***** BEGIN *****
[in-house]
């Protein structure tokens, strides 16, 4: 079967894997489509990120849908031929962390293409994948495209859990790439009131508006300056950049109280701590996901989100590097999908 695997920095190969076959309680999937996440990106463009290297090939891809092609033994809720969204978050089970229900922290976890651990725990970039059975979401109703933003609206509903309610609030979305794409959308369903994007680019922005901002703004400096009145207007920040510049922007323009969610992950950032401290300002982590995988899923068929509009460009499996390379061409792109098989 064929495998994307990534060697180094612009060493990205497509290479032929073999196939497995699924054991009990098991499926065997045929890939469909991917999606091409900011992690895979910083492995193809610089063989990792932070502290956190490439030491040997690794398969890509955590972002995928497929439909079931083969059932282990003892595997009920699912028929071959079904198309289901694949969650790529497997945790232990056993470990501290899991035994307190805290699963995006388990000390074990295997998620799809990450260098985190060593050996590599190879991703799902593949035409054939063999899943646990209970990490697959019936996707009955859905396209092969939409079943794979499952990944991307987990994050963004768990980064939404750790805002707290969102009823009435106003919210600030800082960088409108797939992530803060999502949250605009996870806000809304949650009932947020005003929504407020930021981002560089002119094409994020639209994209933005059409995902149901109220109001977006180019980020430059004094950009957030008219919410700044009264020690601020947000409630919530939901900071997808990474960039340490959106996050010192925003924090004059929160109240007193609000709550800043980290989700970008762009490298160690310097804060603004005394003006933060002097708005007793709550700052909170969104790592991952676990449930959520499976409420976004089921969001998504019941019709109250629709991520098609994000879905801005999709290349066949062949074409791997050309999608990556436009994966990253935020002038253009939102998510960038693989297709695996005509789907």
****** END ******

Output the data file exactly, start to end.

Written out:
[in-house]
């Protein structure tokens, strides 16, 4: 079967894997489509990120849908031929962390293409994948495209859990790439009131508006300056950049109280701590996901989100590097999908 695997920095190969076959309680999937996440990106463009290297090939891809092609033994809720969204978050089970229900922290976890651990725990970039059975979401109703933003609206509903309610609030979305794409959308369903994007680019922005901002703004400096009145207007920040510049922007323009969610992950950032401290300002982590995988899923068929509009460009499996390379061409792109098989 064929495998994307990534060697180094612009060493990205497509290479032929073999196939497995699924054991009990098991499926065997045929890939469909991917999606091409900011992690895979910083492995193809610089063989990792932070502290956190490439030491040997690794398969890509955590972002995928497929439909079931083969059932282990003892595997009920699912028929071959079904198309289901694949969650790529497997945790232990056993470990501290899991035994307190805290699963995006388990000390074990295997998620799809990450260098985190060593050996590599190879991703799902593949035409054939063999899943646990209970990490697959019936996707009955859905396209092969939409079943794979499952990944991307987990994050963004768990980064939404750790805002707290969102009823009435106003919210600030800082960088409108797939992530803060999502949250605009996870806000809304949650009932947020005003929504407020930021981002560089002119094409994020639209994209933005059409995902149901109220109001977006180019980020430059004094950009957030008219919410700044009264020690601020947000409630919530939901900071997808990474960039340490959106996050010192925003924090004059929160109240007193609000709550800043980290989700970008762009490298160690310097804060603004005394003006933060002097708005007793709550700052909170969104790592991952676990449930959520499976409420976004089921969001998504019941019709109250629709991520098609994000879905801005999709290349066949062949074409791997050309999608990556436009994966990253935020002038253009939102998510960038693989297709695996005509789907």